WASHINGTON — The Bush administration plans to smooth over rough spots in procedures designed to give duty free treatment to some goods under the Central American Free Trade Agreement, even if they include materials from outside the region.CAFTA, which promotes commerce among the U.S., El Salvador, Honduras, Nicaragua, Guatemala, the Dominican Republic and Costa Rica, generally requires that goods be made of native materials. Exceptions may be made when the necessary materials are not sold in commercially viable quantities in the region.The process to determine commercial availability requires that companies check to determine if suitable producers exist before requesting an exception. However, there are communication problems and concerns that certain importers are not effectively looking for suppliers, while some factories are claiming to be able to meet demand when they actually don't have adequate capacity."There have been some frustrations on both sides of the coin," said Matt Priest, chairman of the interagency Committee for the Implementation of Textile Agreements.Since spring 2006, when CAFTA first began to take effect, the administration has found that 19 types of fabrics and fibers qualified for exceptions."It provides flexibility to continue to keep business in this hemisphere," Priest said. "If something is truly not made in this region, it makes no sense to not allow them to bring something in duty free and provide some flexibility."In the next few days, CITA will request public input on how the due diligence requirement can be adjusted to work more smoothly. Specifically, the committee is seeking comments on how businesses conducting due diligence for a commercial availability should communicate: the types of information companies can ask of potential suppliers, whether the companies should supply samples to each other and how products should be identified.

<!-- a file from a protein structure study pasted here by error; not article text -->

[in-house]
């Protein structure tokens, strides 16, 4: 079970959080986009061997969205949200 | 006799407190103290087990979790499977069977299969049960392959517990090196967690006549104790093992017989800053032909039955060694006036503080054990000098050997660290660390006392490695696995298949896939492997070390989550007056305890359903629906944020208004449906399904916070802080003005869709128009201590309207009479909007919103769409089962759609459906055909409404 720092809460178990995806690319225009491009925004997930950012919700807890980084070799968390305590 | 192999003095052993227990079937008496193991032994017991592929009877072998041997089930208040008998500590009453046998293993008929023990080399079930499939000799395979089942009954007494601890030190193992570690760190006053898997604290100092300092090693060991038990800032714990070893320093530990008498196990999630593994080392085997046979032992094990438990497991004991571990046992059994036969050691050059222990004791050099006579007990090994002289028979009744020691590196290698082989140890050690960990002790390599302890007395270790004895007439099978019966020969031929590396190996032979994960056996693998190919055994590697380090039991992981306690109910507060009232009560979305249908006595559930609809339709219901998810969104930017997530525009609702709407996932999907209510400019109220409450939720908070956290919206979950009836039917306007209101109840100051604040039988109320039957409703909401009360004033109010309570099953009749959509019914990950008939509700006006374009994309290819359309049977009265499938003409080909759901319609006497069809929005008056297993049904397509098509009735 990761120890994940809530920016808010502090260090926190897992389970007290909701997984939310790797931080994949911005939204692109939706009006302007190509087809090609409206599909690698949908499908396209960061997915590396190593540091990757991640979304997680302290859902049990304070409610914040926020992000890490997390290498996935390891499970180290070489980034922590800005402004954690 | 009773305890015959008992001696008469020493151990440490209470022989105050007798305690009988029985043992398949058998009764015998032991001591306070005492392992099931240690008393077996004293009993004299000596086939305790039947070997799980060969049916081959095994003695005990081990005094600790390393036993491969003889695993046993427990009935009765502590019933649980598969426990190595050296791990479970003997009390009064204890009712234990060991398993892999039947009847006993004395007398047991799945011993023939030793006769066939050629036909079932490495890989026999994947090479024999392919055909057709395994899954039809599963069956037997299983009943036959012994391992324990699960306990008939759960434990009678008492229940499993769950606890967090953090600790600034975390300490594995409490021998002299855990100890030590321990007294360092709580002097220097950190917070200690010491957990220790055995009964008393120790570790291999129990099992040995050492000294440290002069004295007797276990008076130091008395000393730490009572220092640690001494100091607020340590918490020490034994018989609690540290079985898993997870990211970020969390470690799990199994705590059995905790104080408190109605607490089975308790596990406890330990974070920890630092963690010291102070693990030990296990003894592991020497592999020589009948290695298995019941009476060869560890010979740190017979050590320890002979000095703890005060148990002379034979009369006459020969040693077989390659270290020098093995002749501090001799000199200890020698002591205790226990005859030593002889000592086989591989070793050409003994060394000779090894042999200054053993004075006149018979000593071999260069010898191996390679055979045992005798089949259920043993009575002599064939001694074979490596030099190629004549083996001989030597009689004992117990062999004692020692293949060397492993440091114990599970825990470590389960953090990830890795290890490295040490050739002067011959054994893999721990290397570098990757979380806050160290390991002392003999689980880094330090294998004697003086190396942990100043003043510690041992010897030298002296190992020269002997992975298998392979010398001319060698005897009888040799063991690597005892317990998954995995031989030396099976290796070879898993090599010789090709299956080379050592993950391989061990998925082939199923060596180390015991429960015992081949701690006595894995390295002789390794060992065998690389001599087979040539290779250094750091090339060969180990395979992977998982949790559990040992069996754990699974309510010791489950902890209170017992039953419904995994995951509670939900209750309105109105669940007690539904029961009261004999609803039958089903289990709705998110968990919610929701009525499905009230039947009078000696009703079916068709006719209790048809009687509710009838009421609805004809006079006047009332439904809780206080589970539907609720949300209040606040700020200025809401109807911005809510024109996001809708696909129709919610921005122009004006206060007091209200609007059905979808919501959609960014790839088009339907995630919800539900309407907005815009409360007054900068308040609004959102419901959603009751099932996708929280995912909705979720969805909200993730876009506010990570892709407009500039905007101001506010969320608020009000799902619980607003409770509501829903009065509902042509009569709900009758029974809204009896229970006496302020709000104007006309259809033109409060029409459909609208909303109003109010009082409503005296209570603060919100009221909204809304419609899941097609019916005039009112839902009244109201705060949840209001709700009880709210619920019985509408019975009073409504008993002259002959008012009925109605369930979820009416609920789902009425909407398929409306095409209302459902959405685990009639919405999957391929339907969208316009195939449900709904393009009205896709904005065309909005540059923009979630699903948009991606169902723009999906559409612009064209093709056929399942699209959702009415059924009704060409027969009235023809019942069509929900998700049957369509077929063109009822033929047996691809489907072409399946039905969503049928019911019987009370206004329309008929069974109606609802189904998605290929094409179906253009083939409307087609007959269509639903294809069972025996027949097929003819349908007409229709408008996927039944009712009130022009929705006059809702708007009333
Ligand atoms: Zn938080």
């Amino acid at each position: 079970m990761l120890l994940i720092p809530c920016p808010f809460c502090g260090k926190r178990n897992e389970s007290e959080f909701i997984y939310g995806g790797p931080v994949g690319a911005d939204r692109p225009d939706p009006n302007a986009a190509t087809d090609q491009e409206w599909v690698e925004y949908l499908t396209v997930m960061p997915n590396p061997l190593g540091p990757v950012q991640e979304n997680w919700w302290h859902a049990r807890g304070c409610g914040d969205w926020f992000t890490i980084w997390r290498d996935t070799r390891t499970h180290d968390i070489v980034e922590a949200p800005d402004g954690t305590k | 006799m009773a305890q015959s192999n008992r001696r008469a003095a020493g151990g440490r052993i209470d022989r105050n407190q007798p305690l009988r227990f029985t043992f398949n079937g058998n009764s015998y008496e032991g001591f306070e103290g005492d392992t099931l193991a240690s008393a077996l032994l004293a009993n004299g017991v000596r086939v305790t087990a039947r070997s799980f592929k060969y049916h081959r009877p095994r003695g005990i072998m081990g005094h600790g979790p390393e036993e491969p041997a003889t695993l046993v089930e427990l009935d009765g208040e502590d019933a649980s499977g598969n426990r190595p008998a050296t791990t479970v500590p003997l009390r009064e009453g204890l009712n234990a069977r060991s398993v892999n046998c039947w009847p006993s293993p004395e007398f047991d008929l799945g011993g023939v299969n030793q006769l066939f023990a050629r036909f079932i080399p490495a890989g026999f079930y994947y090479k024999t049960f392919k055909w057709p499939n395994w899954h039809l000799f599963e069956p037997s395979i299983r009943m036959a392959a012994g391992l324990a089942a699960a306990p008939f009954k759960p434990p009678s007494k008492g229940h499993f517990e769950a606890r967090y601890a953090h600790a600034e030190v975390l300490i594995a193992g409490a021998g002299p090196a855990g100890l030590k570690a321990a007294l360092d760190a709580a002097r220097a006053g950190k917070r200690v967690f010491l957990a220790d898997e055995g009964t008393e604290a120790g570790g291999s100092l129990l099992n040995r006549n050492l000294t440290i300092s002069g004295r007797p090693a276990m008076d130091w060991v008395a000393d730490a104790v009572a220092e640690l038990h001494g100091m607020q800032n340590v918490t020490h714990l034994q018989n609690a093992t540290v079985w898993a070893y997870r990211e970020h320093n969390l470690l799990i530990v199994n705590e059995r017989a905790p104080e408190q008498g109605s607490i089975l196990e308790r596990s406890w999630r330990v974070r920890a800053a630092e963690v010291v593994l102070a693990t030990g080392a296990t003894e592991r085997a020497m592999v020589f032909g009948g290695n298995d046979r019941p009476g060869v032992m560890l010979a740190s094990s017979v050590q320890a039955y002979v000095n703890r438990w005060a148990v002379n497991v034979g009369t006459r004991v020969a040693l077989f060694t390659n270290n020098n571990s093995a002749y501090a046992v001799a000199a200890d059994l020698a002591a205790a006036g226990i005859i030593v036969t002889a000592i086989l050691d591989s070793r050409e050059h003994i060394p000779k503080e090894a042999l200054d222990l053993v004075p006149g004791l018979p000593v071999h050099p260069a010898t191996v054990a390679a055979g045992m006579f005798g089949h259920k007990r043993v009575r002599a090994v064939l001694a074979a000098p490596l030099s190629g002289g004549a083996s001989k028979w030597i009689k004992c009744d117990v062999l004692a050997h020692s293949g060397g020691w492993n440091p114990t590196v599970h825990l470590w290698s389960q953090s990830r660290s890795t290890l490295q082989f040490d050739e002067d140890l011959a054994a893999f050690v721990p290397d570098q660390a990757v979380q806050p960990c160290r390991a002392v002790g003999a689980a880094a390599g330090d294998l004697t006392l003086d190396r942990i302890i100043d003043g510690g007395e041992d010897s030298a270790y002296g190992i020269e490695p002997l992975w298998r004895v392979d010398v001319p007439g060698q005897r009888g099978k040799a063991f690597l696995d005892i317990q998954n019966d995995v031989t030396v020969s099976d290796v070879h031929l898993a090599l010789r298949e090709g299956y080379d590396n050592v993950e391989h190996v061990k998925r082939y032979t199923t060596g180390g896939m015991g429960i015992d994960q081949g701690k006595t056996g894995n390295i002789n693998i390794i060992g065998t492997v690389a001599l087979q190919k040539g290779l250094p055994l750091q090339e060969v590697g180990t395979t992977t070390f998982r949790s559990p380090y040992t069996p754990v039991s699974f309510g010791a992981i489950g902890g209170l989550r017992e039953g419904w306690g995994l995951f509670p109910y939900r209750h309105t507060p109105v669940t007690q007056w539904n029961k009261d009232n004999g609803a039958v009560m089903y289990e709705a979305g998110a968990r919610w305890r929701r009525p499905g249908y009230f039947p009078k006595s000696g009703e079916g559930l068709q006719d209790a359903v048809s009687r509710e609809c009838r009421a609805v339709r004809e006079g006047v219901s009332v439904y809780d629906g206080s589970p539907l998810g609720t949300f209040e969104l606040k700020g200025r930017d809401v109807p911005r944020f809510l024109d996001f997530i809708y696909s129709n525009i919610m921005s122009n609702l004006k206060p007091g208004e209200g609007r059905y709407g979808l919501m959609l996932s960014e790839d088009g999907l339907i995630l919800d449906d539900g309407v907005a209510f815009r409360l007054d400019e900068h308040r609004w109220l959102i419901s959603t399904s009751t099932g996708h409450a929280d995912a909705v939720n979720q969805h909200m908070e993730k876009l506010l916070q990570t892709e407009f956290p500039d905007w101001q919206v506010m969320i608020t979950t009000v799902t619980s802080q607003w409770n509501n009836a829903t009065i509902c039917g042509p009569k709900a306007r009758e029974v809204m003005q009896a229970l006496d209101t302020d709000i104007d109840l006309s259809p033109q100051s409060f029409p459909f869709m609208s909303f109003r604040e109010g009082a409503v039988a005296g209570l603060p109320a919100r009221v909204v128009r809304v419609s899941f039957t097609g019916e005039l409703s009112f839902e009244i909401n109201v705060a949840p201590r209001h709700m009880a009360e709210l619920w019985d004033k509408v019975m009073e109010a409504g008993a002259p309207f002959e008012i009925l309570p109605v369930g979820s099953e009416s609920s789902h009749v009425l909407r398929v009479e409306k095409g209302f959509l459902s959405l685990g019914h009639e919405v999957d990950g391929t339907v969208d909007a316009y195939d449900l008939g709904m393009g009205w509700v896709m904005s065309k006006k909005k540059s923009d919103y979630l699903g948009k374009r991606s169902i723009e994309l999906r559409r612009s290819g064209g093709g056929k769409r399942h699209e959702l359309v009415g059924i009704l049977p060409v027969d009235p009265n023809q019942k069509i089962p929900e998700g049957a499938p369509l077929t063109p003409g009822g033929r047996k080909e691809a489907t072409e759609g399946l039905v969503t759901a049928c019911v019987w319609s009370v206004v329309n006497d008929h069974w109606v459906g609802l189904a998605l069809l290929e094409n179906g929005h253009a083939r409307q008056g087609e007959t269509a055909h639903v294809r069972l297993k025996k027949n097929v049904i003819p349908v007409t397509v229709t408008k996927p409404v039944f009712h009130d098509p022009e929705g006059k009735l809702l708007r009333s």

"In order for Shudu to wear garments, she needs to be able to put them on, just like you would in the real world. You have to digitize the outfits," said Cameron-James Wilson on dressing 3-D model @shudu.gram for her WWD photoshoot. #wwdfashion ( 📸: @cjw.photo )
“Shudu is a digital supermodel, a very glamour and amazing woman. But she’s 3-D,” says Cameron-James Wilson, a fashion photographer and the creature of @shudu.gram. Here, Shudu wears @cushnieetochs for her debut fashion editorial. #wwdfashion (📷: @cjw.photo)
“It is the fierce female performances that came before me that made be able to clearly identify for myself what it was that I wanted to do, what kind of artist I wanted to be, what kind of films I wanted to make,” said @brielarson at the Women in Film Crystal + Lucy Awards. See more pictures from the event on WWD.com. #wwdeye (📷: Matt Baron)
“On a personal level, it’s my vision to create a really different idea with their look to be at the epitome of women’s fashion in South Korea – to create a new milestone,” said stylist @chochowon on dressing K-pop’s most fashionable girl group, @blackpinkofficial. WWD’s @mistywhitesidell sat down with Won ahead of the group’s new album release, “Square Up,” which is out today. Read the full interview on WWD.com. #wwdfashion #blackpink_squareup #blackpink
For @ralphlauren, 2018 is a reason to celebrate: It marks the brand’s 50th year in business. Last year’s chauffeured show in Bedford, NY featuring his vintage car collection may have seemed like the big celebration to show-goers, but they were wrong. The official celebration will be held on September 7 during #NYFW. Get all the details on WWD.com. #wwdfashion (📷: @giovanni_giannoni_photo)